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Knock on Wood | The Nation

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Knock on Wood

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Underlying George W. Bush's remarkable "torture works" speech on September 6 were two trademark themes: The American people are still vulnerable to a terrorist attack, and the Administration has succeeded in protecting us.

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David Cole
David Cole
David Cole (@DavidColeGtown), The Nation's legal affairs correspondent, is the author, most recently, of The Torture...

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In ruling that police may not search cellphones without a warrant, the Court brought the Fourth Amendment into the twenty-first century.

That was when the Bureau of Investigation—the forerunner of today’s FBI—first opened a file on the magazine.

The President has it half right--we are still vulnerable to a terrorist attack. In fact, we may be more vulnerable than ever. But that is in large part because of--not in spite of--the Administration's so-called "war on terror." By employing illegitimate means--from renditions to disappearances to torture to a war against a country that did not attack or threaten us--in the name of protecting us from terrorist attacks, the Administration has played into Al Qaeda's hands. It has given the enemy the best recruiting propaganda it could ever have hoped for, created a state-of-the-art terrorist training camp in the streets of Iraq and fostered the growth of a loose-knit global band of fanatic criminals who are willing to do unspeakable violence to teach the United States a lesson.

But there hasn't been a terrorist attack on US soil since 9/11. Surely the Administration deserves credit for that? When former Secretary of Homeland Security Tom Ridge noted this absence of terrorist attacks at a press conference upon stepping down from his post, he knocked on wood. It was a fitting gesture, because the Administration is hard-pressed to point to its initiatives as a cause for that fortuitous fact.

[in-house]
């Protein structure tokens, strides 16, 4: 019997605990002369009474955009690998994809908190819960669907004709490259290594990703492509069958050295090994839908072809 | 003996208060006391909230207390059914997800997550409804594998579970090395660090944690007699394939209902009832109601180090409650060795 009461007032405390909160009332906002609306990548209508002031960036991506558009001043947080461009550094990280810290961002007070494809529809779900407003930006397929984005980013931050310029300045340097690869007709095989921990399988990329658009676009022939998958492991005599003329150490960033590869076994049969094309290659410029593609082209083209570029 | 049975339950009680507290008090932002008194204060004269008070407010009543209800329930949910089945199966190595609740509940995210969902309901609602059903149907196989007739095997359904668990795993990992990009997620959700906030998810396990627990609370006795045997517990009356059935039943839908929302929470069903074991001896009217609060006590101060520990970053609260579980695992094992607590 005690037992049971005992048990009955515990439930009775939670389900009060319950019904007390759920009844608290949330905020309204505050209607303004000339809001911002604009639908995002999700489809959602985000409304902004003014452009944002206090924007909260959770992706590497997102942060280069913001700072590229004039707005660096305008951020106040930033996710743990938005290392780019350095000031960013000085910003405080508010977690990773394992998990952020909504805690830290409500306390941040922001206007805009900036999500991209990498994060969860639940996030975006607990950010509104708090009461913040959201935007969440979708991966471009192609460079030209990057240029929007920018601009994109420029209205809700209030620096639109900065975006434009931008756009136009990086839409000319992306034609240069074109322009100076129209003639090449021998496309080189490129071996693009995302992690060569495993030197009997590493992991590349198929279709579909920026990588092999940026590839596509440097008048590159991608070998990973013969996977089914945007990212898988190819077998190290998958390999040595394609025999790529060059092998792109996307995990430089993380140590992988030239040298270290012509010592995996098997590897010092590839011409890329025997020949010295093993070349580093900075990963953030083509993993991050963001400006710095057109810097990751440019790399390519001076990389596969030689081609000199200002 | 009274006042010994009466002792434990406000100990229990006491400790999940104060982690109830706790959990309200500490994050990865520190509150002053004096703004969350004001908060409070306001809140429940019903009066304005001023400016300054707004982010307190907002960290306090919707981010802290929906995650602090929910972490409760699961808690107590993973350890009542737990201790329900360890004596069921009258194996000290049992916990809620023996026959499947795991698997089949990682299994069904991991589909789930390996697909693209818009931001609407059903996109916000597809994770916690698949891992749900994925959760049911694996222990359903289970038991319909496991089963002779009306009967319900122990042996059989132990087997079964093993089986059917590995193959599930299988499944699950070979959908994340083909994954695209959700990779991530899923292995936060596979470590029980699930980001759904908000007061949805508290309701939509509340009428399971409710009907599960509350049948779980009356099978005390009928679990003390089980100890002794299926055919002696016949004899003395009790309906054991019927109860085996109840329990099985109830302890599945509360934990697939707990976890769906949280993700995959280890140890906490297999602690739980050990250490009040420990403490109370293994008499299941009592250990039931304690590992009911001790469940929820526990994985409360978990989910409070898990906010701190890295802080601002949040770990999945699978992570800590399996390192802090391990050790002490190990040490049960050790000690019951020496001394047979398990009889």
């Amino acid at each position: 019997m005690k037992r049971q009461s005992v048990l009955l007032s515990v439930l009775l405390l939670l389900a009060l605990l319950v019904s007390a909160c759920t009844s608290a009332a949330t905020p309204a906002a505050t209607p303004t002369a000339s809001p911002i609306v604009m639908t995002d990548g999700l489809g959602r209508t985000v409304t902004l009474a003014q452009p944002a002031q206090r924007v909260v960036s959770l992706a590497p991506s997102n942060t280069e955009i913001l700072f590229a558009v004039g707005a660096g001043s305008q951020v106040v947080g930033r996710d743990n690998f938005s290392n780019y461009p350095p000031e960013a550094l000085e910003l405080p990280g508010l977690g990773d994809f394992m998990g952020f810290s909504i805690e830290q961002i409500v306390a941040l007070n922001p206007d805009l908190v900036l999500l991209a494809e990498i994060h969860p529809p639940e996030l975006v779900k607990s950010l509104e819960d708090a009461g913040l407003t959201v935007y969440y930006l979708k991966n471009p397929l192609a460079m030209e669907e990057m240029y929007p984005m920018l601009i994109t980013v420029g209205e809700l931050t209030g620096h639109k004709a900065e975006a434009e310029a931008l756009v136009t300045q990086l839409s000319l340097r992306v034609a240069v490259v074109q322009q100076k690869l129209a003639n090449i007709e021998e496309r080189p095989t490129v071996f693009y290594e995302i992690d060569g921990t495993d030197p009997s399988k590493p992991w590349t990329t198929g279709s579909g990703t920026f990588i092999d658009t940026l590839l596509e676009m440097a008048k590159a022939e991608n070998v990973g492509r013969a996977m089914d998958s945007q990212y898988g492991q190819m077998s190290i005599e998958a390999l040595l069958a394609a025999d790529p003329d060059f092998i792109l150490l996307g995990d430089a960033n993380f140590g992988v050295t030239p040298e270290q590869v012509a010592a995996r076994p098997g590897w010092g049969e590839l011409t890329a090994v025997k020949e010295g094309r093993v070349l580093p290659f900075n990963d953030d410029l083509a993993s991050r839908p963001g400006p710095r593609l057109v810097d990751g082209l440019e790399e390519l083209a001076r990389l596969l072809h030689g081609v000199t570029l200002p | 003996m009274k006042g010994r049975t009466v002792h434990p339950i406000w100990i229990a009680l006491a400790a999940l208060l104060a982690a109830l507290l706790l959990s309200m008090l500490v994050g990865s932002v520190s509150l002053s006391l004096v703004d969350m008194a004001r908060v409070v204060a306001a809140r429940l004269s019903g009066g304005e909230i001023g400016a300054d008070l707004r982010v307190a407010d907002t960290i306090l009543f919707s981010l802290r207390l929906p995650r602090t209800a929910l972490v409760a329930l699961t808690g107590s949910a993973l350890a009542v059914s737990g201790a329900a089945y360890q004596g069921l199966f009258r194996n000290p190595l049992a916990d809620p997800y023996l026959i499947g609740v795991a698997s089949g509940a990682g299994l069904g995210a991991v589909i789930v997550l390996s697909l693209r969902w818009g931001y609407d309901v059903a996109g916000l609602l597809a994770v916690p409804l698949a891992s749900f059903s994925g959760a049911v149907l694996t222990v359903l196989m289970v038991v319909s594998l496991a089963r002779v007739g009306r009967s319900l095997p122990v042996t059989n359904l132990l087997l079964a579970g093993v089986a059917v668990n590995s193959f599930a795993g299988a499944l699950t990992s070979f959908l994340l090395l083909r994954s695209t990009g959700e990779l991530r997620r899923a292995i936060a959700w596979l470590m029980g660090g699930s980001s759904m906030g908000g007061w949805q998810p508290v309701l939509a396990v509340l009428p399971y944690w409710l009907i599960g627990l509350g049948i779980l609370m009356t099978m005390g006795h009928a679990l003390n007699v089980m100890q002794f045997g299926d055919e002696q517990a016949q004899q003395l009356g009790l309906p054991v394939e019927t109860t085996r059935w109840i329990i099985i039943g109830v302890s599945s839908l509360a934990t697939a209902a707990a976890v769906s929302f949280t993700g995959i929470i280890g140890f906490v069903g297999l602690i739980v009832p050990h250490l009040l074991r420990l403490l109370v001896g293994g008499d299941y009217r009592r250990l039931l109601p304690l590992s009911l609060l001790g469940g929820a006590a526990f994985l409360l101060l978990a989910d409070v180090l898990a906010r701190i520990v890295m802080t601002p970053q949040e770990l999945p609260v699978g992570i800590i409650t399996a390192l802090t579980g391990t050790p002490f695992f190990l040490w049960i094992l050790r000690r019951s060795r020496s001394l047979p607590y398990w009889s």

More than 5,000 foreign nationals within the United States were locked up in anti-terrorism initiatives in the first two years after 9/11--yet as I have noted before, not a single one has been convicted of a terrorist crime. The Special Registration program also came up short. It required 80,000 immigrants from countries with predominantly Arab and Muslim populations to come into immigration offices for interviews, fingerprinting and photographing. Yet it failed to identify and convict a single terrorist.

The Administration boasts of indicting more than 400 people in terror-related cases since 9/11, and of obtaining more than 200 convictions. But the vast majority of these cases feature no charges of terrorism at all--only routine charges of credit card fraud or false statements on a federal form. Virtually all of those who actually faced a "terrorism" charge are accused not of any terrorist act, nor even of conspiracy to engage in terrorism, but of "material support" for a group labeled as terrorist, under a law so overbroad that it requires no proof of intent to support terrorist activity. The Justice Department recently invoked this law to arrest a Staten Island man for selling satellite broadcasts from Al Manar, a television station owned by Lebanon's Hezbollah.

The President claimed in his speech that the CIA's harsh interrogations of disappeared Al Qaeda suspects have foiled terrorist attacks and saved American lives, but he gave no details that could confirm those claims. And the fact remains that the President has not pointed to any terrorist convictions obtained as a result of such "intelligence."

Zacarias Moussaoui and shoe bomber Richard Reid remain the two most dangerous terrorists brought to justice in the United States since 9/11, and neither man's conviction can be attributed to post-9/11 initiatives--Moussaoui was arrested before 9/11, and Reid was identified by a British airline attendant.

Meanwhile, the Justice Department is left focusing its efforts on such "terror suspects" as a ragtag group in Florida arrested in June for allegedly plotting to blow up the Sears Tower in Chicago. None of the defendants had ever been to Chicago, and the FBI's deputy director admitted that the group was "more aspirational than operational." The principal items they purchased toward achieving their alleged goal were combat boots.

In the President's eyes, the threat of terrorism has justified warrantless spying on Americans, detention without charges of thousands around the world and at home, unprecedented intrusions on privacy, close monitoring of Quakers and other antiwar dissenters, and the torture of suspects at Guantánamo, Abu Ghraib and elsewhere--all in the name of making us safe. But fulfilling Ben Franklin's warning, it appears we have sacrificed liberty for security, and obtained neither.

Recent polls suggest that Americans are beginning to get it. In August the Associated Press reported that 43 percent were embarrassed by the US image abroad, and that 60 percent thought the war in Iraq made a terrorist attack within the United States more likely. A Quinnipiac University poll found that more than half of Americans disapprove of how the President has pursued the "war on terror," both overseas and at home, suggesting that the Republicans are losing their trump card.

The President still doesn't get it. He has brought the disappeared into the open in order to bring them to justice, while retaining the option to disappear and torture again. But convicting those we have so harshly abused will be next to impossible. And we will not achieve justice until we learn that we must pursue the goal of protecting ourselves from terrorism without sacrificing fundamental commitments to equal respect and dignity for all.

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